NDP March on Parkdale - High Park
Given Gerrard Kennedy's noteriety as one of the most Orange members of the Ontario Liberal Cabinet, it is perhaps no surprise that Cheri DiNovo, a United Church minister, managed to wrest Parkdale - High Park out of Liberal hands, becoming Toronto's newest MPP.
What is surprising - and happily so - is that she managed to do this despite a heavy dose of negative campaigning against her by McGuinty's Liberal party. Traditionally though, this has not been the case. Negative campaigning - anything from casting aspersions about 'hidden agendas' to, as in this case, claiming your oppenent compared Karla Homolka to Jesus (I wish I was making that up) - is very much the Buckley's Mixture of campaigning: that is, it tastes awful, but it works.
The slurs, as they often are, were condemned by all of the other parties, including the Tories' David Hutcheon, himself the victim of a smear campaign directed at him when he was still a city councillor. The optimist in me wants to believe that this victory may represent a turning point in Canadian politics; a corner which, once traveled, will take us to a hallway of clean campaigning, where ideas rule rather than fear. The realist in me though, realises that one victory for sensibility does not a pattern make, and it is likely the sheer virulence of these attacks that negated their effectiveness, rather than the idea of negative campaigning itself.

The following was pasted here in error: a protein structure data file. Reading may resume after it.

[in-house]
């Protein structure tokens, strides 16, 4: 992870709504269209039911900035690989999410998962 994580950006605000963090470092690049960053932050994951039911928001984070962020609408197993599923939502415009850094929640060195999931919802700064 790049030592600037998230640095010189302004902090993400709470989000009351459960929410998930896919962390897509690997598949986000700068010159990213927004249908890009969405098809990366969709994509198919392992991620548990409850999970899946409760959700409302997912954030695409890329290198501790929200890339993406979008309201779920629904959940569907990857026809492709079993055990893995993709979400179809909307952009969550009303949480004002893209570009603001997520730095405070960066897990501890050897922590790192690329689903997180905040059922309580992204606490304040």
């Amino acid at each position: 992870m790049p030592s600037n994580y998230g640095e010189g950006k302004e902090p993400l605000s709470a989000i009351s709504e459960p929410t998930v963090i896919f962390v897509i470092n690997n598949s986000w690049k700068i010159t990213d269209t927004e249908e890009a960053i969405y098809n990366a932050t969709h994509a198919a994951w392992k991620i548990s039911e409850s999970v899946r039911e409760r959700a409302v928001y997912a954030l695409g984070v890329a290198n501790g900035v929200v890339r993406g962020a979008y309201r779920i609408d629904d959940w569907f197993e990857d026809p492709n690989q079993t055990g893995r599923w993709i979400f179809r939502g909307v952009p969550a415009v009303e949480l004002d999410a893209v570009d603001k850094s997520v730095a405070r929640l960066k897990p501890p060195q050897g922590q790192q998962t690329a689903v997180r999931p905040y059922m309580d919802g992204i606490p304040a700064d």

Still, it's a sign of hope.
The victory in P-HP brings the NDP to nine seats, giving them a margin of breathing space away from the bare minimum required for official party status, for the first time in many years.
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